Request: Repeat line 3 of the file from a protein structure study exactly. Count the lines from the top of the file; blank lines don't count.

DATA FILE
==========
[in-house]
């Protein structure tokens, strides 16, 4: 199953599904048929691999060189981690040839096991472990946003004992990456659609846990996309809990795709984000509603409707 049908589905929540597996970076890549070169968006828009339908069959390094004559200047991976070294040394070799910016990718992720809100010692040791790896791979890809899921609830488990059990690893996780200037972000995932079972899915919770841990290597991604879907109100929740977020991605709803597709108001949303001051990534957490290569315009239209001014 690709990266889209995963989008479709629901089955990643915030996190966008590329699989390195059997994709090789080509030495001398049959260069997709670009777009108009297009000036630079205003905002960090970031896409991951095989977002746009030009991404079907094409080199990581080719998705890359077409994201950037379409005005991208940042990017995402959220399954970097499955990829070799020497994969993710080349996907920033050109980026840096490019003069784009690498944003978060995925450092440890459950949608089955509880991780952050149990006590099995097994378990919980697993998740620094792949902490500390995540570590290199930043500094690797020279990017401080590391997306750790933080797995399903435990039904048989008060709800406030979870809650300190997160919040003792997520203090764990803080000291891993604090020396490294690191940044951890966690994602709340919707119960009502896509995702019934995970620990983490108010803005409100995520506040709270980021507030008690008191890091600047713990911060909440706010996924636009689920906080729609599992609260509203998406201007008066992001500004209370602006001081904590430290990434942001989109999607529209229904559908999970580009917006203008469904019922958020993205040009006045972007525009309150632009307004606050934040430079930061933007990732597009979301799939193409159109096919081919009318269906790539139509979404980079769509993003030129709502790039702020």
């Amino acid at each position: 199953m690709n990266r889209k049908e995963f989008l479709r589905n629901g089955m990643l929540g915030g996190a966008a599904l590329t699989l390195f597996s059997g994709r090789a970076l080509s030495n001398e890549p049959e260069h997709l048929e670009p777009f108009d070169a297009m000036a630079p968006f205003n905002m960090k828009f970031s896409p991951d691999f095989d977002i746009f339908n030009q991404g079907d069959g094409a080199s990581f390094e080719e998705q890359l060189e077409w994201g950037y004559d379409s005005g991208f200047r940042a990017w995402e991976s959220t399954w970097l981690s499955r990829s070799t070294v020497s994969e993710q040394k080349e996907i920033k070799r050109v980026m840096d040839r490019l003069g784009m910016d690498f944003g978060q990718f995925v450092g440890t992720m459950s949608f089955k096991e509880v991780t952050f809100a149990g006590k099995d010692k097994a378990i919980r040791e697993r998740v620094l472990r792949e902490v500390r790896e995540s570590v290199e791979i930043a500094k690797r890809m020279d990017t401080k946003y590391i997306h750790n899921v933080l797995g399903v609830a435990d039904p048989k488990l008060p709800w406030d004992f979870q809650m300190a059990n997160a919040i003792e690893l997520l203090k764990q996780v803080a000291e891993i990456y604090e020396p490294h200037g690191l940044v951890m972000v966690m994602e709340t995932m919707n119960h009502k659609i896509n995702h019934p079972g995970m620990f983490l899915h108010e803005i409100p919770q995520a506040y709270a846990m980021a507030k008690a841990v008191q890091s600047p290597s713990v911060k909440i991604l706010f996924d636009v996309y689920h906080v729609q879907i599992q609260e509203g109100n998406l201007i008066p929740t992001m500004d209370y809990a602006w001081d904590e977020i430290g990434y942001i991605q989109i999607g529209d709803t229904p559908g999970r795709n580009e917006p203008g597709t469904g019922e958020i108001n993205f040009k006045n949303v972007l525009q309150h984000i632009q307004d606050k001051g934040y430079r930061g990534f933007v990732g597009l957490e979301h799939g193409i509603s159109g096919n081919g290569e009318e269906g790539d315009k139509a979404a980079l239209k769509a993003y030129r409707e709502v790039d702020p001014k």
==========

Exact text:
């Amino acid at each position: 199953m690709n990266r889209k049908e995963f989008l479709r589905n629901g089955m990643l929540g915030g996190a966008a599904l590329t699989l390195f597996s059997g994709r090789a970076l080509s030495n001398e890549p049959e260069h997709l048929e670009p777009f108009d070169a297009m000036a630079p968006f205003n905002m960090k828009f970031s896409p991951d691999f095989d977002i746009f339908n030009q991404g079907d069959g094409a080199s990581f390094e080719e998705q890359l060189e077409w994201g950037y004559d379409s005005g991208f200047r940042a990017w995402e991976s959220t399954w970097l981690s499955r990829s070799t070294v020497s994969e993710q040394k080349e996907i920033k070799r050109v980026m840096d040839r490019l003069g784009m910016d690498f944003g978060q990718f995925v450092g440890t992720m459950s949608f089955k096991e509880v991780t952050f809100a149990g006590k099995d010692k097994a378990i919980r040791e697993r998740v620094l472990r792949e902490v500390r790896e995540s570590v290199e791979i930043a500094k690797r890809m020279d990017t401080k946003y590391i997306h750790n899921v933080l797995g399903v609830a435990d039904p048989k488990l008060p709800w406030d004992f979870q809650m300190a059990n997160a919040i003792e690893l997520l203090k764990q996780v803080a000291e891993i990456y604090e020396p490294h200037g690191l940044v951890m972000v966690m994602e709340t995932m919707n119960h009502k659609i896509n995702h019934p079972g995970m620990f983490l899915h108010e803005i409100p919770q995520a506040y709270a846990m980021a507030k008690a841990v008191q890091s600047p290597s713990v911060k909440i991604l706010f996924d636009v996309y689920h906080v729609q879907i599992q609260e509203g109100n998406l201007i008066p929740t992001m500004d209370y809990a602006w001081d904590e977020i430290g990434y942001i991605q989109i999607g529209d709803t229904p559908g999970r795709n580009e917006p203008g597709t469904g019922e958020i108001n993205f040009k006045n949303v972007l525009q309150h984000i632009q307004d606050k001051g934040y430079r930061g990534f933007v990732g597009l957490e979301h799939g193409i509603s159109g096919n081919g290569e009318e269906g790539d315009k139509a979404a980079l239209k769509a993003y030129r409707e709502v790039d702020p001014k």